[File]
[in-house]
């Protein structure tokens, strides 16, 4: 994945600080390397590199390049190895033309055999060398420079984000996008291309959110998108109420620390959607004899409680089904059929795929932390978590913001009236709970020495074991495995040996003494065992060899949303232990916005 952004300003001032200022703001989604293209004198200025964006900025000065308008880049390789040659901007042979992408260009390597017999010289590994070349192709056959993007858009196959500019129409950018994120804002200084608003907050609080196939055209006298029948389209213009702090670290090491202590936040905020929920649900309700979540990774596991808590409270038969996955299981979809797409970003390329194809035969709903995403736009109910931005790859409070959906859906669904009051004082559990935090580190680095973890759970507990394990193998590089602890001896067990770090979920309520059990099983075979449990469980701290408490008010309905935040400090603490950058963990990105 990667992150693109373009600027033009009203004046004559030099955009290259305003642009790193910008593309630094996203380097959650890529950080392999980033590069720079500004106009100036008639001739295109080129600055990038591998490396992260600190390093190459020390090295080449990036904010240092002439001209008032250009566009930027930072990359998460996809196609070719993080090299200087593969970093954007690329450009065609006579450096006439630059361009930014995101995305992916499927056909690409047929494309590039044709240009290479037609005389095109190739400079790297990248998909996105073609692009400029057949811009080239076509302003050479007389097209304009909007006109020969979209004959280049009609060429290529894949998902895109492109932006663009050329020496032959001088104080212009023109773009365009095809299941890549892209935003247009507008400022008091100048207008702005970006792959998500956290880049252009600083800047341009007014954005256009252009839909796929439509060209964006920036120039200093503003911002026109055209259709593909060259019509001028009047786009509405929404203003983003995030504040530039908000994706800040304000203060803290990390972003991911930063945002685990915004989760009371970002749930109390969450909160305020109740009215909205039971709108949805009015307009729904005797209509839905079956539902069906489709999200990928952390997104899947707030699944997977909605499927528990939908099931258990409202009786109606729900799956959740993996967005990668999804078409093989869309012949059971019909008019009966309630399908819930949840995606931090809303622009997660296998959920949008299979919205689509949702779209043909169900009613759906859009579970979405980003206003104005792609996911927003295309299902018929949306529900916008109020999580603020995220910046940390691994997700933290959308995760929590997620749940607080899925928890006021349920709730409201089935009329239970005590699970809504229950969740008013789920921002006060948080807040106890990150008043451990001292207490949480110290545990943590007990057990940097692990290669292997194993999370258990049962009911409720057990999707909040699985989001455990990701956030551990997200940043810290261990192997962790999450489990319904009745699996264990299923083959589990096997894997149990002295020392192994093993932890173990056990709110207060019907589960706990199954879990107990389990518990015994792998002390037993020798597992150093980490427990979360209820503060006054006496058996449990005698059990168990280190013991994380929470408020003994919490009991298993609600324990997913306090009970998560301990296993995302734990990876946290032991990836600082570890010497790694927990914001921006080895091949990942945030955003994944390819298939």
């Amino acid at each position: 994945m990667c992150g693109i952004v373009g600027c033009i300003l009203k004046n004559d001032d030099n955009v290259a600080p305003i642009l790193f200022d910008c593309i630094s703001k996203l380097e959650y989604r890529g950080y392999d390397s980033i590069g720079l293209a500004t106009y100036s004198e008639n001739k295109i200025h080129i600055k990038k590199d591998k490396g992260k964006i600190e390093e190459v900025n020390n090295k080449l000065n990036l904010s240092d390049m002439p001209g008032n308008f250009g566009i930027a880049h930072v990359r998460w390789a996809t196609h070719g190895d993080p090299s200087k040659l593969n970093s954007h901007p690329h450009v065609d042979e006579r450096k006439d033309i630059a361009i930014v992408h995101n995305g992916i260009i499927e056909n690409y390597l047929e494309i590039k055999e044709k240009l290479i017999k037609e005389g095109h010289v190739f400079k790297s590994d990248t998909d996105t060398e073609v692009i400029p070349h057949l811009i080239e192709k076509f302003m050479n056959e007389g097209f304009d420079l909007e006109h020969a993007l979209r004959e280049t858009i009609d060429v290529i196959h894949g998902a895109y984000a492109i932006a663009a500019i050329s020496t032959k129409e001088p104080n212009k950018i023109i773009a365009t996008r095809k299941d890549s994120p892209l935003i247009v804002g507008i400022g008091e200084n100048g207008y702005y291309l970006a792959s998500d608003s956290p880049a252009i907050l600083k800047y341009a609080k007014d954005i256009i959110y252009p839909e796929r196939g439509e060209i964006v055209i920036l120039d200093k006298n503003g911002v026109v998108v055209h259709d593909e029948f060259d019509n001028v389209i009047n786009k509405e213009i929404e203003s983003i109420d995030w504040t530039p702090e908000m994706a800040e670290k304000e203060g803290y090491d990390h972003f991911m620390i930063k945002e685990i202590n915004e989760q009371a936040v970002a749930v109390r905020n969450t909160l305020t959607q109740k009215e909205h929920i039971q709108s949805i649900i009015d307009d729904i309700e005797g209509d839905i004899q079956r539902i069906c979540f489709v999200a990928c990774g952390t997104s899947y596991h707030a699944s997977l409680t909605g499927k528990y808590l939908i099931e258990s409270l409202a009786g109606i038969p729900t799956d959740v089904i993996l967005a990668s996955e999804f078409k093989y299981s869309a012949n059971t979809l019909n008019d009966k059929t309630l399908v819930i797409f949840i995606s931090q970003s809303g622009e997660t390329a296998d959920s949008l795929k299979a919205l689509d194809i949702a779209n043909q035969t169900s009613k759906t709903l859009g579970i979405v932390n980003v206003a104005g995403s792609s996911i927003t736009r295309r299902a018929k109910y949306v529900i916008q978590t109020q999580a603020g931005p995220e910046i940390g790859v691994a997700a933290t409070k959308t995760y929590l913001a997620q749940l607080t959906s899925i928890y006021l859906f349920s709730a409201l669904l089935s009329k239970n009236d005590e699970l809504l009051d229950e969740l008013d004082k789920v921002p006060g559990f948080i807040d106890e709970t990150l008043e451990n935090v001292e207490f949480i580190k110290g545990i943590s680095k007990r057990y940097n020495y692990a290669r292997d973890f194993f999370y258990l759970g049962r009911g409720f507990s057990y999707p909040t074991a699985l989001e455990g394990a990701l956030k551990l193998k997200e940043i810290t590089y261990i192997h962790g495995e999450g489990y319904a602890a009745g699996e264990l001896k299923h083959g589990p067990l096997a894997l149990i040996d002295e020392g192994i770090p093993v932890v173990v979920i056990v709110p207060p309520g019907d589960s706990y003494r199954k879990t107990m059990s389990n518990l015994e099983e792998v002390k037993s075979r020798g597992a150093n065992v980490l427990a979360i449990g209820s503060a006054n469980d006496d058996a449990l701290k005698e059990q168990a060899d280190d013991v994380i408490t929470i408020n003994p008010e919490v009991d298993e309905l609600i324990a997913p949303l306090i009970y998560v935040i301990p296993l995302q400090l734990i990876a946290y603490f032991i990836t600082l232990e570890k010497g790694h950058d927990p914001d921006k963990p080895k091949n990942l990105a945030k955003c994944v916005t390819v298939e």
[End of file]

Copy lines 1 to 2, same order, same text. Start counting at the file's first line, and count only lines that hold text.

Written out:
[in-house]
């Protein structure tokens, strides 16, 4: 994945600080390397590199390049190895033309055999060398420079984000996008291309959110998108109420620390959607004899409680089904059929795929932390978590913001009236709970020495074991495995040996003494065992060899949303232990916005 952004300003001032200022703001989604293209004198200025964006900025000065308008880049390789040659901007042979992408260009390597017999010289590994070349192709056959993007858009196959500019129409950018994120804002200084608003907050609080196939055209006298029948389209213009702090670290090491202590936040905020929920649900309700979540990774596991808590409270038969996955299981979809797409970003390329194809035969709903995403736009109910931005790859409070959906859906669904009051004082559990935090580190680095973890759970507990394990193998590089602890001896067990770090979920309520059990099983075979449990469980701290408490008010309905935040400090603490950058963990990105 990667992150693109373009600027033009009203004046004559030099955009290259305003642009790193910008593309630094996203380097959650890529950080392999980033590069720079500004106009100036008639001739295109080129600055990038591998490396992260600190390093190459020390090295080449990036904010240092002439001209008032250009566009930027930072990359998460996809196609070719993080090299200087593969970093954007690329450009065609006579450096006439630059361009930014995101995305992916499927056909690409047929494309590039044709240009290479037609005389095109190739400079790297990248998909996105073609692009400029057949811009080239076509302003050479007389097209304009909007006109020969979209004959280049009609060429290529894949998902895109492109932006663009050329020496032959001088104080212009023109773009365009095809299941890549892209935003247009507008400022008091100048207008702005970006792959998500956290880049252009600083800047341009007014954005256009252009839909796929439509060209964006920036120039200093503003911002026109055209259709593909060259019509001028009047786009509405929404203003983003995030504040530039908000994706800040304000203060803290990390972003991911930063945002685990915004989760009371970002749930109390969450909160305020109740009215909205039971709108949805009015307009729904005797209509839905079956539902069906489709999200990928952390997104899947707030699944997977909605499927528990939908099931258990409202009786109606729900799956959740993996967005990668999804078409093989869309012949059971019909008019009966309630399908819930949840995606931090809303622009997660296998959920949008299979919205689509949702779209043909169900009613759906859009579970979405980003206003104005792609996911927003295309299902018929949306529900916008109020999580603020995220910046940390691994997700933290959308995760929590997620749940607080899925928890006021349920709730409201089935009329239970005590699970809504229950969740008013789920921002006060948080807040106890990150008043451990001292207490949480110290545990943590007990057990940097692990290669292997194993999370258990049962009911409720057990999707909040699985989001455990990701956030551990997200940043810290261990192997962790999450489990319904009745699996264990299923083959589990096997894997149990002295020392192994093993932890173990056990709110207060019907589960706990199954879990107990389990518990015994792998002390037993020798597992150093980490427990979360209820503060006054006496058996449990005698059990168990280190013991994380929470408020003994919490009991298993609600324990997913306090009970998560301990296993995302734990990876946290032991990836600082570890010497790694927990914001921006080895091949990942945030955003994944390819298939």